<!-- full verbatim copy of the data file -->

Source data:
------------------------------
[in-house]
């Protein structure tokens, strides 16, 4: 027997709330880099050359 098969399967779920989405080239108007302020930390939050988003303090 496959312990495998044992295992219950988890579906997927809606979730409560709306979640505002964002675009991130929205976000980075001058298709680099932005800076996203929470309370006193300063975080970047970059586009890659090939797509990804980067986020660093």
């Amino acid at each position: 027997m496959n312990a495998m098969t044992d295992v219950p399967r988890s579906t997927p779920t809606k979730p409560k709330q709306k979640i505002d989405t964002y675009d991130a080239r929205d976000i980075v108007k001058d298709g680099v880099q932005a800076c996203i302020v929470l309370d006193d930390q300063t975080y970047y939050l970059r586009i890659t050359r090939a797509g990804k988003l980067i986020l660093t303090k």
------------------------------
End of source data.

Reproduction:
[in-house]
């Protein structure tokens, strides 16, 4: 027997709330880099050359 098969399967779920989405080239108007302020930390939050988003303090 496959312990495998044992295992219950988890579906997927809606979730409560709306979640505002964002675009991130929205976000980075001058298709680099932005800076996203929470309370006193300063975080970047970059586009890659090939797509990804980067986020660093």
């Amino acid at each position: 027997m496959n312990a495998m098969t044992d295992v219950p399967r988890s579906t997927p779920t809606k979730p409560k709330q709306k979640i505002d989405t964002y675009d991130a080239r929205d976000i980075v108007k001058d298709g680099v880099q932005a800076c996203i302020v929470l309370d006193d930390q300063t975080y970047y939050l970059r586009i890659t050359r090939a797509g990804k988003l980067i986020l660093t303090k």